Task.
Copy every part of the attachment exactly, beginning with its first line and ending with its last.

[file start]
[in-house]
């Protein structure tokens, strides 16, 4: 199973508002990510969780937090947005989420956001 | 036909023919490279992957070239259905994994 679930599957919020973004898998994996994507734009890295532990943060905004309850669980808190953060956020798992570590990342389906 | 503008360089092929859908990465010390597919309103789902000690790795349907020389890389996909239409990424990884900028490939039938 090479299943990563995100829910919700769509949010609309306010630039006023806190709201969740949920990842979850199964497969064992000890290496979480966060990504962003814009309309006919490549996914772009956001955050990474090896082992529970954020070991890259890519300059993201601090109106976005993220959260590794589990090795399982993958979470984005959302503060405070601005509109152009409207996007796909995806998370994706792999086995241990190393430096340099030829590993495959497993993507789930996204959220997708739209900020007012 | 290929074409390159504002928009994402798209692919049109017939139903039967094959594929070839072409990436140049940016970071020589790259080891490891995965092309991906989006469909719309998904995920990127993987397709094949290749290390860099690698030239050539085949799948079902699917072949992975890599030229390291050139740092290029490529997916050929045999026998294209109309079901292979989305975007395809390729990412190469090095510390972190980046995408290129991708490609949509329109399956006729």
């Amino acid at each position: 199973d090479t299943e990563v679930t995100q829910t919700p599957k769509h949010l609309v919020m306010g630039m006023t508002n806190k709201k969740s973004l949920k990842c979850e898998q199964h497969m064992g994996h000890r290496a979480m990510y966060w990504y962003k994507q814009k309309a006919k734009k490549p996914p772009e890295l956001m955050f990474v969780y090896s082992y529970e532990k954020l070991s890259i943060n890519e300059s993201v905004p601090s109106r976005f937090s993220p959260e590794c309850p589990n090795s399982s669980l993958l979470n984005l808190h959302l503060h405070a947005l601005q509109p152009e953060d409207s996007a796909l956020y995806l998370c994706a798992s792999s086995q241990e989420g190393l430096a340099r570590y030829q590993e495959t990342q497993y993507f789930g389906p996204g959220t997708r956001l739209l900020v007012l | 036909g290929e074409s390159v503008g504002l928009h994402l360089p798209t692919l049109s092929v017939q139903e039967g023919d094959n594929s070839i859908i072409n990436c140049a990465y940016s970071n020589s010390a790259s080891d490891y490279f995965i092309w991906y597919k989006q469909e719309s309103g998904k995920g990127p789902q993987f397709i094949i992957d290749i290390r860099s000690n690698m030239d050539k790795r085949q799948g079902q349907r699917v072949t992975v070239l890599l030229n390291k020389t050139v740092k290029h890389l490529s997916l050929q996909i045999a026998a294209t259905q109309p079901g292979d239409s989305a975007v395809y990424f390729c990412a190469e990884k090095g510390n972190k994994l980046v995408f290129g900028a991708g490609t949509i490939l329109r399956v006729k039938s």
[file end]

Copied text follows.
[in-house]
């Protein structure tokens, strides 16, 4: 199973508002990510969780937090947005989420956001 | 036909023919490279992957070239259905994994 679930599957919020973004898998994996994507734009890295532990943060905004309850669980808190953060956020798992570590990342389906 | 503008360089092929859908990465010390597919309103789902000690790795349907020389890389996909239409990424990884900028490939039938 090479299943990563995100829910919700769509949010609309306010630039006023806190709201969740949920990842979850199964497969064992000890290496979480966060990504962003814009309309006919490549996914772009956001955050990474090896082992529970954020070991890259890519300059993201601090109106976005993220959260590794589990090795399982993958979470984005959302503060405070601005509109152009409207996007796909995806998370994706792999086995241990190393430096340099030829590993495959497993993507789930996204959220997708739209900020007012 | 290929074409390159504002928009994402798209692919049109017939139903039967094959594929070839072409990436140049940016970071020589790259080891490891995965092309991906989006469909719309998904995920990127993987397709094949290749290390860099690698030239050539085949799948079902699917072949992975890599030229390291050139740092290029490529997916050929045999026998294209109309079901292979989305975007395809390729990412190469090095510390972190980046995408290129991708490609949509329109399956006729």
């Amino acid at each position: 199973d090479t299943e990563v679930t995100q829910t919700p599957k769509h949010l609309v919020m306010g630039m006023t508002n806190k709201k969740s973004l949920k990842c979850e898998q199964h497969m064992g994996h000890r290496a979480m990510y966060w990504y962003k994507q814009k309309a006919k734009k490549p996914p772009e890295l956001m955050f990474v969780y090896s082992y529970e532990k954020l070991s890259i943060n890519e300059s993201v905004p601090s109106r976005f937090s993220p959260e590794c309850p589990n090795s399982s669980l993958l979470n984005l808190h959302l503060h405070a947005l601005q509109p152009e953060d409207s996007a796909l956020y995806l998370c994706a798992s792999s086995q241990e989420g190393l430096a340099r570590y030829q590993e495959t990342q497993y993507f789930g389906p996204g959220t997708r956001l739209l900020v007012l | 036909g290929e074409s390159v503008g504002l928009h994402l360089p798209t692919l049109s092929v017939q139903e039967g023919d094959n594929s070839i859908i072409n990436c140049a990465y940016s970071n020589s010390a790259s080891d490891y490279f995965i092309w991906y597919k989006q469909e719309s309103g998904k995920g990127p789902q993987f397709i094949i992957d290749i290390r860099s000690n690698m030239d050539k790795r085949q799948g079902q349907r699917v072949t992975v070239l890599l030229n390291k020389t050139v740092k290029h890389l490529s997916l050929q996909i045999a026998a294209t259905q109309p079901g292979d239409s989305a975007v395809y990424f390729c990412a190469e990884k090095g510390n972190k994994l980046v995408f290129g900028a991708g490609t949509i490939l329109r399956v006729k039938s």